I was so very sorry to hear that one of Marvel’s most important artists, Herb Trimpe, passed away this week. I didn’t know Herb well, but our paths crossed with some regularity back in the 1980's. We shared mutual friends, attended some of the same gatherings and parties, and he always struck me as a down-to-earth, sincere and genuinely good person.
Herb, as many of you know, drew what may be the definitive version of the Hulk, illustrating classic stories by Stan Lee and Len Wein, among others. I was lucky enough to work with him, early in my career, during my run on Marvel Team-Up. My stories were a little wobbly at that stage of the game (maybe more-than-a-little) but Herb always took my plots and turned them into honest-to-God comic books—exploding with energy, drawn impeccably and told with crystal clarity.
A few years ago, my wife and I were out to dinner at a local restaurant and I noticed an original Trimpe drawing of the Hulk on the wall. A few minutes later—the timing couldn't have been better—a couple got up from a nearby table: Herb and his wife, Patricia. (It turned out her brother owned the restaurant.) I hadn’t seen Herb in years, wasn’t even sure he remembered me, but I went over and said hello. We had a nice talk, catching up a little, then said our goodbyes. I saw him at a convention or two after that, but we never really had the opportunity to sit down for a lengthy chat. And now we never will.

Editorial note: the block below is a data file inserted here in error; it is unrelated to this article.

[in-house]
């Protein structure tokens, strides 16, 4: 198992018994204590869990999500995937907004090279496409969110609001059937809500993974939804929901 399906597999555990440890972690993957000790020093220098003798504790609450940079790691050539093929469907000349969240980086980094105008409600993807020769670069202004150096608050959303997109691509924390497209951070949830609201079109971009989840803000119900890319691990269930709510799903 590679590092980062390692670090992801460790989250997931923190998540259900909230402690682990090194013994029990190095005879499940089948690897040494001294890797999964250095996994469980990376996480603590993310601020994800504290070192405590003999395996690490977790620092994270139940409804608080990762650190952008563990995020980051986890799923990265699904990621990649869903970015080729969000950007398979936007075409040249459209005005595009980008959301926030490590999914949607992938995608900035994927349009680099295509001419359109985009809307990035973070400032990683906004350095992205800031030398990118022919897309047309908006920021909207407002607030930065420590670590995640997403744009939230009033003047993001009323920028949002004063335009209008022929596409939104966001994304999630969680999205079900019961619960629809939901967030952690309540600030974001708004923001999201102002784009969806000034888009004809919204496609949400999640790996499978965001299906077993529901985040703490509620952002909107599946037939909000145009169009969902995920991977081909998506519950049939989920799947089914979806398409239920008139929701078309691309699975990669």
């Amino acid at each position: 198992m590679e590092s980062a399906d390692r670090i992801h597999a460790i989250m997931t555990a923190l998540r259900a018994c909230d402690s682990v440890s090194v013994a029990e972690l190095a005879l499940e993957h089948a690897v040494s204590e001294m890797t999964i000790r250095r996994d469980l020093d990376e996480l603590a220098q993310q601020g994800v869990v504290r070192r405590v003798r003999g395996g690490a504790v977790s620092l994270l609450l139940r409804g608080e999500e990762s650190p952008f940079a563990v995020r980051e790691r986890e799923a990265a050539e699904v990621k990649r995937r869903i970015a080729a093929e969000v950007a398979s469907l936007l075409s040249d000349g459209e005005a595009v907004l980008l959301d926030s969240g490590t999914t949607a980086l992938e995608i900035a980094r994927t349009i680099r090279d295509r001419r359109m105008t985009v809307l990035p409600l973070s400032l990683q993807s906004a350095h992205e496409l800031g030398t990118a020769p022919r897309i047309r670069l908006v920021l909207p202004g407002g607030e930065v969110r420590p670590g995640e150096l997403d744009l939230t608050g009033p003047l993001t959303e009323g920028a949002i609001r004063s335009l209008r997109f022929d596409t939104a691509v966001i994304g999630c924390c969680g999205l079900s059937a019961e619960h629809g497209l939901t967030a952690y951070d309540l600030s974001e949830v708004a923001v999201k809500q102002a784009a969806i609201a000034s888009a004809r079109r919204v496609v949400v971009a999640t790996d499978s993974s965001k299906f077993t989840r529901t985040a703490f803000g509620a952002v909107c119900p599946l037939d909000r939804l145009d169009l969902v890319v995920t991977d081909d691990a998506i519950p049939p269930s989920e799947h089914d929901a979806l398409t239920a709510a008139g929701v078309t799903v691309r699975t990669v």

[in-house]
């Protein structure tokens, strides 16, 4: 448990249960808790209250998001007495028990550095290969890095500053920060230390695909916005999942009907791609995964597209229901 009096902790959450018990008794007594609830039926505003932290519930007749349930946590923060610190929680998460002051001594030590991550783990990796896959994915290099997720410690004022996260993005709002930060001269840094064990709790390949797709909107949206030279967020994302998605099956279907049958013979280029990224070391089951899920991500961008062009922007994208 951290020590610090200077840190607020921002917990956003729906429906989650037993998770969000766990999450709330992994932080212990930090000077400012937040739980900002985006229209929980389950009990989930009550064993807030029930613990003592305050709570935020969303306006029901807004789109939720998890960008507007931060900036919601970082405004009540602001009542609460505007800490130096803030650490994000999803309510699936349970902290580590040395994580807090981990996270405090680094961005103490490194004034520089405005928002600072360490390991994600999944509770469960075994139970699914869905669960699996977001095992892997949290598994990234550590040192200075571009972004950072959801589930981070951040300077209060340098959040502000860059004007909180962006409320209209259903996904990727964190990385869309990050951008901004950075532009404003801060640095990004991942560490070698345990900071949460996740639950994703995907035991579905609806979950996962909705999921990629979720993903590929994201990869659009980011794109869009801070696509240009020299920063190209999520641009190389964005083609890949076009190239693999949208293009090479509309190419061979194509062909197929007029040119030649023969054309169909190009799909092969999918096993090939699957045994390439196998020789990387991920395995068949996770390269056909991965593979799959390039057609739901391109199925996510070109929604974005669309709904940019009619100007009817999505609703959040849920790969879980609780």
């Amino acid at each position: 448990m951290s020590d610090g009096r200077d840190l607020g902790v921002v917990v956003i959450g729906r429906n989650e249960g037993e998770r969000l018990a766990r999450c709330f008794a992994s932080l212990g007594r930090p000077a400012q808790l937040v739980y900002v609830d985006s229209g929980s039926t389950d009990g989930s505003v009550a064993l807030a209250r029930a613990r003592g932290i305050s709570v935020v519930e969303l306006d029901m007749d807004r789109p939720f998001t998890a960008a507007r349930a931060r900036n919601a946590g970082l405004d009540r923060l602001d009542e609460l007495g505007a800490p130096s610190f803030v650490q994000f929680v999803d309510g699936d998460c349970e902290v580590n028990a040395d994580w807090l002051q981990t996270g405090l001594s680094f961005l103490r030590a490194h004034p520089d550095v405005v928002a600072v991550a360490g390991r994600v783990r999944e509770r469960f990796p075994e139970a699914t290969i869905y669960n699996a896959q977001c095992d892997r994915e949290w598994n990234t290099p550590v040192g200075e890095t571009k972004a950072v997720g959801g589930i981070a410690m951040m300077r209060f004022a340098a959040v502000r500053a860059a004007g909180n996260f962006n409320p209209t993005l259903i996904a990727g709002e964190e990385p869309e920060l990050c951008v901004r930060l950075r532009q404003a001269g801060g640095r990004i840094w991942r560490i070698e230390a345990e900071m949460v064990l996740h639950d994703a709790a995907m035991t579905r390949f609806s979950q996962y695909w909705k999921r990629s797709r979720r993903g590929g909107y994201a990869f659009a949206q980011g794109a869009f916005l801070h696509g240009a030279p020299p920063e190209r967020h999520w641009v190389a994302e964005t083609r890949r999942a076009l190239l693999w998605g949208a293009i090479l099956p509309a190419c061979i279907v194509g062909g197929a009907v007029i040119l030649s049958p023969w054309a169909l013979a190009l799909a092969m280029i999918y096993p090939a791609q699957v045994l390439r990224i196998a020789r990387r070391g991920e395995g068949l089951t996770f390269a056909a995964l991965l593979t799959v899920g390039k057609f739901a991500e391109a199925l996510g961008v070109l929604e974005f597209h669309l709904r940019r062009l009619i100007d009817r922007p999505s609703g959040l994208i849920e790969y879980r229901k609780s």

Update: Ron Marz has written a heartfelt, and insightful, tribute to Herb that is well worth your time. You can read it here.